In his group of paintings Circular Forms (Formes circulaires, 1913 and 1930–31), Robert Delaunay did not seek to depict representational objects. Although the compositions were initially inspired by observations of planets and stars, he strived instead to present pure optical perception through investigations of color and light. The writer Guillaume Apollinaire coined the word Orphism—referencing Orpheus, a lyre player from Greek mythology—to describe Delaunay’s endeavor, which he believed was similar to music in its independence from descriptive reality. Departing from the limited palette of the early Cubism of Georges Braque and Pablo Picasso, Delaunay embraced bright colors and cast them in bands of concentric, fragmented circles, creating a kaleidoscopic effect. The color combinations in this work were inspired by the nineteenth-century French chemist Michel-Eugène Chevreul’s theory of simultaneous contrast, which explores how juxtaposing different hues affects how each is perceived.

Marc Chagall
The Soldier Drinks (Le soldat boit), 1911–12
Oil on canvas
109.2 x 94.6 cm
Solomon R. Guggenheim Museum, New York
Solomon R. Guggenheim Founding Collection 49.1211

In 1910 Marc Chagall moved to Paris from Russia, where he encountered Fauvism and Cubism. Chagall’s paintings quickly began to reflect the latest styles; he merged Cubist fragmentation of space with colorful imagery inspired by his hometown and elements of Russian and Jewish folklore and legend. Years after Chagall painted The Soldier Drinks (Le soldat boit) he stated that it developed from his memory of tsarist soldiers who were billeted with families during the 1904–05 Russo-Japanese war. The enlisted man in the picture, with his right thumb pointing out the window and his left index finger pointing to the cup, figuratively mediates between dual worlds—interior versus exterior space, past and present, the imaginary and the real. In paintings such as this work, it is clear that the artist preferred the life of the mind, memory, and magical Symbolism over realistic representation.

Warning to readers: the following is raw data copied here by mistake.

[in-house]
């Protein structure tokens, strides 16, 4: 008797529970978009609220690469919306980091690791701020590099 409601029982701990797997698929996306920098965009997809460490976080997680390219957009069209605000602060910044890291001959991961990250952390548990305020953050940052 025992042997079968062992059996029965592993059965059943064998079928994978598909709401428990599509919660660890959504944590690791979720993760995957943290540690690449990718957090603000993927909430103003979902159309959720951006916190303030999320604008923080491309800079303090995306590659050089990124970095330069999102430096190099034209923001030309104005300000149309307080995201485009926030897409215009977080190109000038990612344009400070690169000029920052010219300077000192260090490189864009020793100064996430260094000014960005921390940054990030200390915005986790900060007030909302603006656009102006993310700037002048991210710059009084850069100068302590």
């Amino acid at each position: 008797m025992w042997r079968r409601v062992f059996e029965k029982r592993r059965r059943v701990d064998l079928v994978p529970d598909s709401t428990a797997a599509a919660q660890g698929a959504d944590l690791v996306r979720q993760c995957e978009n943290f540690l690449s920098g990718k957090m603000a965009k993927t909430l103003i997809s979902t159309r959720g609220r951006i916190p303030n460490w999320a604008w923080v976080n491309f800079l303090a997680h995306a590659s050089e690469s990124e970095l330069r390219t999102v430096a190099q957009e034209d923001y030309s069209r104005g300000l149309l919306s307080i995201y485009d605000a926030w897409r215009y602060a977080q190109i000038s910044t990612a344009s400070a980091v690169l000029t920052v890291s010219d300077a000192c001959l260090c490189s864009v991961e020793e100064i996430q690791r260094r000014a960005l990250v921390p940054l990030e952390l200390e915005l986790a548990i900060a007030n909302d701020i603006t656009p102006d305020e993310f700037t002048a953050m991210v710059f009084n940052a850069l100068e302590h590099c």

Piet Mondrian
Tableau No. 2/Composition No. VII, 1913
Oil on canvas
105.1 x 114.3 cm
Solomon R. Guggenheim Museum, New York
Solomon R. Guggenheim Founding Collection 49.1228
© 2016, Mondrian/Holtzman Trust

When Piet Mondrian saw Cubist paintings by Georges Braque and Pablo Picasso at a 1911 exhibition in Amsterdam, he was inspired to go to Paris. Tableau No.  2/Composition No. VII, painted a year after his arrival in 1912, exemplifies Mondrian’s regard for the new technique. With a procedure indebted to high Analytic Cubism, Mondrian broke down his motif—in this case a tree—into a scaffolding of interlocking black lines and planes of color; furthermore, his palette of close-valued ocher and gray tones resembles Cubist canvases. Yet Mondrian went beyond the Parisian Cubists’ degree of abstraction: his subjects are less recognizable, in part because he eschewed any suggestion of volume, and, unlike the Cubists, who rooted their compositions at the bottom of the canvas in order to depict a figure subject to gravity, Mondrian’s scaffolding fades at the painting’s edges.

Constantin Brancusi
King of Kings (Le roi des rois), ca. 1938
300 x 48.3 x 46 cm
Solomon R. Guggenheim Museum, New York 56.1449
© 2016 Artists Rights Society (ARS), New York / ADAGP, Paris
Photo: David Heald © SRGF

Constantin Brancusi, a Romanian sculptor who settled in Paris after 1904, elicited from wood a tendency toward expressionism, and in doing so, developed a visual language uniquely his own. He counted among his friends Fernand Léger, Henri Matisse, Francis Picabia, and other modernists. Rejecting nineteenth-century sculptors’ emphasis on theatricality, detail, and narrative, Brancusi instead favored radical simplification and abbreviation. He sought to capture the essence of his subjects and render them visible with minimal formal means. The monumental oak King of Kings (Le roi des rois) was originally intended to stand in Brancusi's Temple of Meditation, a private sanctuary commissioned in 1933 by the Maharaja Yeshwant Rao Holkar of Indore. Although never realized, the temple—conceived as a windowless chamber (save for a ceiling aperture) with interior reflecting pool, frescoes of birds, and an underground entrance—would have embodied the concerns most essential to Brancusi's art: the idealization of aesthetic form; the integration of architecture, sculpture, and furniture; and the poetic evocation of spiritual thought.